DRS Deepdive

*** These formulas apply only to ESX/ESXi 4.0 and vCenter Server 4.0. They are subject to change ***

Last week I mentioned which metrics DRS used for load balancing VMs across a cluster. Of course the obvious question was when the DRS Deepdive would be posted. I must admit I’m not an expert on this topic as like most of you I always took for granted that it worked out of the box. I can’t remember that there ever was the need to troubleshoot DRS related problems, or better said I don’t think I’ve ever seen an issue which was DRS related.

This article will focus on two primary DRS  functions:

  1. Load balancing VMs due to imbalanced Cluster
  2. VM Placement when booting

I will not be focusing on Resource Pools at all as I feel that there are already more than enough articles which explain these. The Resource Management Guide also contains a wealth of info on resource pools and this should be your starting place!

Load Balancing

First of all VMware DRS evaluates your cluster every 5 minutes. If there’s an imbalance in load it will reorganize your cluster, with the help of VMotion, to create an evenly balanced cluster again. So how does it detect an imbalanced Cluster? First of all let’s start with a screenshot:

fig 1

There are three major elements here:

  1. Migration Threshold
  2. Target host load standard deviation
  3. Current host load standard deviation

Keep in mind that when you change the “Migration Threshold” the value of the “Target host load standard deviation” will also change. In other words the Migration Threshold dictates how much the cluster can be “imbalanced”. There also appears to be a direct relationship between the amount of hosts in a cluster and the “Target host load standard deviation”. However, I haven’t found any reference to support this observation. (Two host cluster with threshold set to three has a THLSD of 0.2, a three host cluster has a THLSD of 0.163.) As said every 5 minutes DRS will calculate the sum of the resource entitlements of all virtual machines on a single host and divides that number by the capacity of the host:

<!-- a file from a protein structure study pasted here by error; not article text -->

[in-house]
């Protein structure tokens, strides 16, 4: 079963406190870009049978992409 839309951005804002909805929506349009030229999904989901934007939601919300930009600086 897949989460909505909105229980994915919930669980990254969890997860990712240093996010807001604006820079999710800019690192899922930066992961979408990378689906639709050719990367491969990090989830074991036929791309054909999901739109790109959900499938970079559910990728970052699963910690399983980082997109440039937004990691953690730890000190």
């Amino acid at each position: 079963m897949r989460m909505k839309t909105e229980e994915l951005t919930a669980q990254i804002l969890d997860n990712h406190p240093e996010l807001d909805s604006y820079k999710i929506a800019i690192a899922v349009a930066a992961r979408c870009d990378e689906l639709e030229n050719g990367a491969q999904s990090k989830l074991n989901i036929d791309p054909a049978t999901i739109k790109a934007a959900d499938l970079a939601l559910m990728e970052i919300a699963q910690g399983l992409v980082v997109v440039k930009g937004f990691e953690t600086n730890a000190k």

sum(expected VM loads) / (capacity of host)

The result of all hosts will then be used to compute an average and the standard deviation. (Which effectively is the “Current host load standard deviation” you see in the screenshot(fig1).) I’m not going to explain what a standard deviation is as it’s explained extensively on Wiki.

If the environment is imbalanced and the Current host load standard deviation exceeds the value of the “Target host load standard deviation” DRS will either recommend migrations or perform migrations depending on the chosen setting.

The question left is how does DRS decide which VM or set of VMs it will VMotion…

The following procedure is used to form a set of recommendations to correct the imbalanced cluster:

While (load imbalance metric > threshold) {
move = GetBestMove();
  If no good migration is found:
    Add move to the list of recommendations;
    Update cluster to the state after the move is added;

Step by step in plain English:

While the cluster is imbalanced (Current host load standard deviation > Target host load standard deviation) select a VM to migrate based on specific criteria and simulate a move and recompute the “Current host load standard deviation” and add to the migration recommendation list. If the cluster is still imbalanced(Current host load standard deviation > Target host load standard deviation) repeat procedure.

Now how does DRS select the best VM to move? DRS uses the following procedure:

GetBestMove() {
  For each VM v:
    For each host h that is not Source Host: